SEMANTICS: The nature of words and their meanings
This page is partially a place holder for future summarization.
by HUGH WALPOLE
Committee on Communications, Harvard University
This book owes its existence to the works of C. K. Ogden and I. A. Richards, to whom I am also deeply grateful for very generous help and encouragement in this and other ventures. They must not, however, be blamed for anything I have done to their subject.
I am indebted to the Payne Fund for help in many ways ; to Charlotte Tyler Siepmann and the Orthological Committee for permission to use the materials in Chapter Nine ; and to the authors and publishers who have allowed men, in my last chapter and in its appendix, to use passages from the following books.
Every book worth reading is a meeting place. Some would call it a battleground : are the writer's ideas or the reader's preconceptions to survive? Others more shrewdly will think of a marriage : which characteristics will prevail in whatever conceptions ensue? This book is about this meeting of minds through words. It sketches the conditions of communication ; and so has to put the theory of Metaphor very much in the forefront. And of all the metaphors with which man has tried to picture the transmission of ideas, by far the best is that which too often lies dormant in the word "conceive" itself. If we think it through for enough we may come to wonder if this "metaphor" is not rather a theory awaiting development -- a concept which has yet to be born, as important perhaps as its long gestation in the human intellect might suggest.
It is present in all talk of fertile ideas, seeds of thought, culture, and such. It recurs in Plato with a frequency and a frankness which embarrassed is nineteenth-century translators. It has haunted historian of ideas ever since. Perhaps today, with our increased knowledge of the detail of biological and intellectual inheritance, we are approaching a stage at which it would be further explored. When it is, the two sorts of conceivings are not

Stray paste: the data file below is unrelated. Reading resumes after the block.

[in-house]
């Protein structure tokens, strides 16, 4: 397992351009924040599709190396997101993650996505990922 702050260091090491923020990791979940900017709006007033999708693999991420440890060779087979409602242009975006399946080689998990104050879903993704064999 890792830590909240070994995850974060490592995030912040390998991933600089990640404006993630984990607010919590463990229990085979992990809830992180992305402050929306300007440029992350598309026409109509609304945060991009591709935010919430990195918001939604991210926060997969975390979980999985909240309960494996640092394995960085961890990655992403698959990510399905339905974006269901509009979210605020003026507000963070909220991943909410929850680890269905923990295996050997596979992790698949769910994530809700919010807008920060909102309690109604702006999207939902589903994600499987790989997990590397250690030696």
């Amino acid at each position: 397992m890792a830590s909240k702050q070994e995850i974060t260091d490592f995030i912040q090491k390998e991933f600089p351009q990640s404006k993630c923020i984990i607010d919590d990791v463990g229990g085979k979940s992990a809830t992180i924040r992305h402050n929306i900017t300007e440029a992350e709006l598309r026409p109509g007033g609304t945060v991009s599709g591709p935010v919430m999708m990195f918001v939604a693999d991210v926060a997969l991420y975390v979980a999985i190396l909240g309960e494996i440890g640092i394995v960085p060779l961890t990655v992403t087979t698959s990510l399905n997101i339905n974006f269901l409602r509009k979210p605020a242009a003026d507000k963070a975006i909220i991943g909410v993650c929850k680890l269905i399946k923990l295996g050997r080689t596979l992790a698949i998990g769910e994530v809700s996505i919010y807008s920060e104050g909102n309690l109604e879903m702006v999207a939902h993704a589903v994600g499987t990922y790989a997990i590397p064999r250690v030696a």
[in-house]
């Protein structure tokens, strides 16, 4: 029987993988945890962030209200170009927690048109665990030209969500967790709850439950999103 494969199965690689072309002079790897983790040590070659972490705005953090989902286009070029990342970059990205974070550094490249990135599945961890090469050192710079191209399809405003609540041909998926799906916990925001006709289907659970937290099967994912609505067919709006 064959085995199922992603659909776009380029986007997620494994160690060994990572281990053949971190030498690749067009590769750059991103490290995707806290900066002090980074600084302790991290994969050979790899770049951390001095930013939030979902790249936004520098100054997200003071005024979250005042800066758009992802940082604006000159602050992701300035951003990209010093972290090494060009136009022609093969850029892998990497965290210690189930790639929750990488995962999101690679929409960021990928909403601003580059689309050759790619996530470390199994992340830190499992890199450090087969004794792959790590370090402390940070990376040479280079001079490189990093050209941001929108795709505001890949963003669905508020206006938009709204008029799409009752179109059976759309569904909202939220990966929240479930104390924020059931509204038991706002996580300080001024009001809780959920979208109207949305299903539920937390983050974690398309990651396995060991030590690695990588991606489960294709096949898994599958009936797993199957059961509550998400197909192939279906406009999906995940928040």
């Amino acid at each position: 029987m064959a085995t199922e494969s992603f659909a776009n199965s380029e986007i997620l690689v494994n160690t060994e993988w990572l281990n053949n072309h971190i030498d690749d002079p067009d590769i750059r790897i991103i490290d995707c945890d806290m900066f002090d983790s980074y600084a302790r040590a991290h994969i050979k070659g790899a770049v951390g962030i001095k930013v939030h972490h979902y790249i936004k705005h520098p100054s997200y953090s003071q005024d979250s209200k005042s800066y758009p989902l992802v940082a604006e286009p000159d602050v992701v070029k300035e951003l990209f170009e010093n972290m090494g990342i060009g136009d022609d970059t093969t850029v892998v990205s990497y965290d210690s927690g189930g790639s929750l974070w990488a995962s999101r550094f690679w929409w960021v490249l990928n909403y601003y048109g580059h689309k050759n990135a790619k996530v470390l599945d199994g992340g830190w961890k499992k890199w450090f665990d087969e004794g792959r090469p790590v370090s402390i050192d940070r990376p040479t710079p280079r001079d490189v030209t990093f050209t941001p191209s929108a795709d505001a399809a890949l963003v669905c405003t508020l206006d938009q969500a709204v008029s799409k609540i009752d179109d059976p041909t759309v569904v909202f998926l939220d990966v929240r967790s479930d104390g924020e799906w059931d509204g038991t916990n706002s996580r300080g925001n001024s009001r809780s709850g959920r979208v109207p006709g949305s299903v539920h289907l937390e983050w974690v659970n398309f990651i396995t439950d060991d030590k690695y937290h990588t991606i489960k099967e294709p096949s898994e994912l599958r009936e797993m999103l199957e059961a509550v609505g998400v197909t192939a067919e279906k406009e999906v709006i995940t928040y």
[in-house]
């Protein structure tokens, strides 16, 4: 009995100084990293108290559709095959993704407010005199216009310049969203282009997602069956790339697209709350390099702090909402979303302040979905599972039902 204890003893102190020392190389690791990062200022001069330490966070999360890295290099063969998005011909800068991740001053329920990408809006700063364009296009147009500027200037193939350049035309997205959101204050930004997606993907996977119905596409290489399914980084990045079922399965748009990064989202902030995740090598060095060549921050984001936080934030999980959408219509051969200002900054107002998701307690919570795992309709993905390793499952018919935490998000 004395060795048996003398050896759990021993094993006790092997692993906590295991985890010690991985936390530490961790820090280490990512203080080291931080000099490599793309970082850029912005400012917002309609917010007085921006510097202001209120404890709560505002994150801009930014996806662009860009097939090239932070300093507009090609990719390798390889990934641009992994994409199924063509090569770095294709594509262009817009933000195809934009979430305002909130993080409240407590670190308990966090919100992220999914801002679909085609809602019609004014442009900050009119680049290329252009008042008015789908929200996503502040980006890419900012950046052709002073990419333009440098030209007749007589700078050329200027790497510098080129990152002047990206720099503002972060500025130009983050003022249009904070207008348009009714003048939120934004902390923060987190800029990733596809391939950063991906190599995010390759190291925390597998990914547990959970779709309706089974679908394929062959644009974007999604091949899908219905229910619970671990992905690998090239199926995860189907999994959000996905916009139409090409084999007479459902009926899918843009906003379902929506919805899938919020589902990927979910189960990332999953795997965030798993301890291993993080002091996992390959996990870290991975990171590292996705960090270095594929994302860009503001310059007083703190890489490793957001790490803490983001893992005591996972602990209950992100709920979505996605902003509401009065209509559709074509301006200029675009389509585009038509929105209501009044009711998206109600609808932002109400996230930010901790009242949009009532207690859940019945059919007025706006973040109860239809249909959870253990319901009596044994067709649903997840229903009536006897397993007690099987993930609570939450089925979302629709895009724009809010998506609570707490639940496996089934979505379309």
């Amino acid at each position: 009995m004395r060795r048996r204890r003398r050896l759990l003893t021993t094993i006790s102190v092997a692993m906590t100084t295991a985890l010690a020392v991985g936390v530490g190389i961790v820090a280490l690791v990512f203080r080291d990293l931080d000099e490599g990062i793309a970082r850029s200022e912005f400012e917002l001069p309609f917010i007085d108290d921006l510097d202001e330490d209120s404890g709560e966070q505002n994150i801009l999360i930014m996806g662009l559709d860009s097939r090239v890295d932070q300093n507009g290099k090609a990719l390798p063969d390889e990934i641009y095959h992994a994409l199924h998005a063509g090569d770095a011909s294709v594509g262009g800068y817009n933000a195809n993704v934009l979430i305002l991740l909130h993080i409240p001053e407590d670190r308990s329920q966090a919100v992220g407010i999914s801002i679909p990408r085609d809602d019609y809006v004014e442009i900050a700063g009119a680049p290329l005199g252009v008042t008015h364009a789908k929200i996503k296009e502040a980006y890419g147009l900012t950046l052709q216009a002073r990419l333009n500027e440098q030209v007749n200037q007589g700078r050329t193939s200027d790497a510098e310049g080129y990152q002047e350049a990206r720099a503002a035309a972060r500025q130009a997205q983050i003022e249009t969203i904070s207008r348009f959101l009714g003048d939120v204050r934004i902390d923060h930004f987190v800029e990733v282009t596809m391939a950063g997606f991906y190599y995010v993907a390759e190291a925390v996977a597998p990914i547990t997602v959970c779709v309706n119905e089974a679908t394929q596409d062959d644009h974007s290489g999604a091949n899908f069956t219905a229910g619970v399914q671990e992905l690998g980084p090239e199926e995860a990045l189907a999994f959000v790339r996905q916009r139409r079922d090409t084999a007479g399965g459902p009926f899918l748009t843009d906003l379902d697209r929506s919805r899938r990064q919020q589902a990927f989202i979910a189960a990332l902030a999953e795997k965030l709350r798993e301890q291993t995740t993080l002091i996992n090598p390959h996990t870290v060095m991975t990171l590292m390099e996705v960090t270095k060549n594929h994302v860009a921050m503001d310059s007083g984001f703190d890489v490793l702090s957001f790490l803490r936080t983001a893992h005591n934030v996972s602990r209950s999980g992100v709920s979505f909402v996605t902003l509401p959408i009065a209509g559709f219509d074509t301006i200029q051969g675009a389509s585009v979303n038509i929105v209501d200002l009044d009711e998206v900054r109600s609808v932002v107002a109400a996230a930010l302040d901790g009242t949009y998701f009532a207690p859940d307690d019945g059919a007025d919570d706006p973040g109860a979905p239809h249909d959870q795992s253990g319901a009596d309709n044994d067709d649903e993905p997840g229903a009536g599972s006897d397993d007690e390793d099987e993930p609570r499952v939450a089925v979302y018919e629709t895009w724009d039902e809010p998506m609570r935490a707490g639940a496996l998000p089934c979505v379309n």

likely to be found very different in complexity. As events
in themselves they must be equally incomprehensible,
but their dependencies upon other events -- through the
contexts Mr. Walpole lucidly treats of -- seem similar.
'We must, though, avoid one misunderstanding. The
last words of my first paragraph might invite it. I am not
talking here of "a conception in general" -- the sort of
thing that is "in the air" or "in the tradition," as we say --
but of the individual coming into being of a capacity in
the individual mind. This distinction is that between type
and token explained by Mr. Walpole in Chapter Seven.
The risk for the historian of ideas and for the genera]
reader alike is that in all this he thinks of ideas as types,
not as tokens of them. It is as types that our ideas make us
acceptable or not in society. But it is by their quality or
breeding as tokens formed in our minds that we are
saved or lost.
If we keep this conception of conception in view, we
will be less ready to suppose that any idea can be new .
its novelty will be in the combinations within it ; less
ready to expect two men's ideas to be quite the same ; less
ready to dream that an idea may be simply handed from
one mind to another : it has to grow there under different
conditions, more or less favorable ; less ready, again, to
imagine that a word is a sort of cellophane container
preserving a "content" intact -- the same content always.
Ideas are organisms and do things : different things in
different conditions. We are less ready, that is, to support
such views on reflection, for in fact they are current as
perhaps never before among persons of alleged education.
Semantics is perhaps most compendiously described
as the attempt to generate better notions on these points,
and it may be worth asking why such an attempt should
be needed today more than ever.
Three reasons suggest themselves. First, the place of
neatly-rounded-off scientific and technical "subjects" in
our instruction. With elementary physics and chemistry,
if anywhere, the above notions of ideas as static things
to be imparted and applied as received seems reasonable.
Technical vocabularies come as near as may be to a "one
word-one idea" ideal. A view of language and thought
which is partly true of these subjects has been spread to
cover the rest. We are only now realizing what a poor
instrument of general education this linguistic peculiarity
makes them. They give little training in the most
necessary arts of communication, through fluid and shifting words.
Second might come the unprecedented modern scatter
of school and college subjects. Most competent educators
are at one on this. We have no common body of knowledge -- acquired
and developed through words -- to serve
as shared starting points, landmarks, and routes of maneuver
(see Chapter Four below) in our attempts to
understand one another. We have riot made the same
mistakes together over the same pages or remedied them
by the same means together. There is no guessing nowa-days